Sensory Discrimination

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Science  25 Aug 2006:
Vol. 313, Issue 5790, pp. 1020-1021
DOI: 10.1126/science.313.5790.1020d

An attractive (or noxious) signal might come from any direction, so how can a single cell remain on the lookout in all directions? Escherichia coli are known to cope by interspersing periods of directional swimming with tumbling, which reorients them randomly. The single-celled slime mold Dictyostelium lives socially and has taken advantage of this lifestyle to apportion the community's detectors to cover all points of the compass.

Samadani et al. show that single Dictyostelium cells respond reproducibly (as assessed by the angular location of a cAMP-sensing component) to 10 trials of a fixed pulse of cAMP, yet this angle varies over more than 180° when measured across 40 cells. Nevertheless, the population response, summed over orientation and magnitude, yields a peak unerringly directed at the origin of the pulse. Each cell's innate inclination can be modeled as a function of (i) the overall mobilization of sensor components, (ii) the degree to which the components are distributed asymmetrically, and (iii) the orientation of the peak of asymmetry. Each cell's response can then be calculated as the vector sum of the intrinsic properties and the stimulus, and this captures the observed behaviors of the population, behaviors that are similar to the orientation selectivity of visual cortex neurons. This analogy leads one to wonder how the intrinsic orientations are divvied up and maintained in a Dictyostelium community. — GJC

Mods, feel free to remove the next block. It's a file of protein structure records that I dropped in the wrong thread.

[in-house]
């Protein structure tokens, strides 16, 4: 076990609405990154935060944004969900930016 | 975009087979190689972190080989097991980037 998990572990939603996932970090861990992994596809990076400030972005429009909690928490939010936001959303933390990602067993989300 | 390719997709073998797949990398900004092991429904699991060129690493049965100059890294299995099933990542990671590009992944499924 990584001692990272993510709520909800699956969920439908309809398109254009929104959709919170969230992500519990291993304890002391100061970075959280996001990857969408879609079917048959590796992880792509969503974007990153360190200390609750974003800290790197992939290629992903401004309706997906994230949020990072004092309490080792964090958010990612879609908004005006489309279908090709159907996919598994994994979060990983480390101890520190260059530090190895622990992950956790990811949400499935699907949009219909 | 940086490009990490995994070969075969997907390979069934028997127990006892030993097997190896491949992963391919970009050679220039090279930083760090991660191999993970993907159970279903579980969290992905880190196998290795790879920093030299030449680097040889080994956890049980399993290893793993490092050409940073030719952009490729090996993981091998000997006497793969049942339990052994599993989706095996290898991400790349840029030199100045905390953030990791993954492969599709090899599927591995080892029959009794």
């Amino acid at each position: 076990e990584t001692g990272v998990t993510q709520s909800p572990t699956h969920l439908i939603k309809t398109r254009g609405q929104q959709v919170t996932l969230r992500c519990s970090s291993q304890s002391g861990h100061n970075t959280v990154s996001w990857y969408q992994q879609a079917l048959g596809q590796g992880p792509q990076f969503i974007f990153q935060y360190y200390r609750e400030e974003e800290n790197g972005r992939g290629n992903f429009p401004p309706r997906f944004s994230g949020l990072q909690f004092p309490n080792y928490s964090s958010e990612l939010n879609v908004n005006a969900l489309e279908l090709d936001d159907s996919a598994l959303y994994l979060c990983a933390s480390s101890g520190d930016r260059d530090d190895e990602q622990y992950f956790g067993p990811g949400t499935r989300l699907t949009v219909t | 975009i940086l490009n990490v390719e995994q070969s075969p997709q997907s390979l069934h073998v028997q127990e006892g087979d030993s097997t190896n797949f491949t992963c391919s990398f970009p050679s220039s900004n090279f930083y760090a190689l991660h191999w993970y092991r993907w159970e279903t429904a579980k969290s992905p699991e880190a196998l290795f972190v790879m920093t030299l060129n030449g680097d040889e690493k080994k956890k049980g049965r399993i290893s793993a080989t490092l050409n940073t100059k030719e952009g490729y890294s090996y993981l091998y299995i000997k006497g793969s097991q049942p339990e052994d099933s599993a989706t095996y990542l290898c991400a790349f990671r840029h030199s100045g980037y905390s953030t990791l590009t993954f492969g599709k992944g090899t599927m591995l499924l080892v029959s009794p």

Proc. Natl. Acad. Sci. U.S.A. 103, 11549 (2006).

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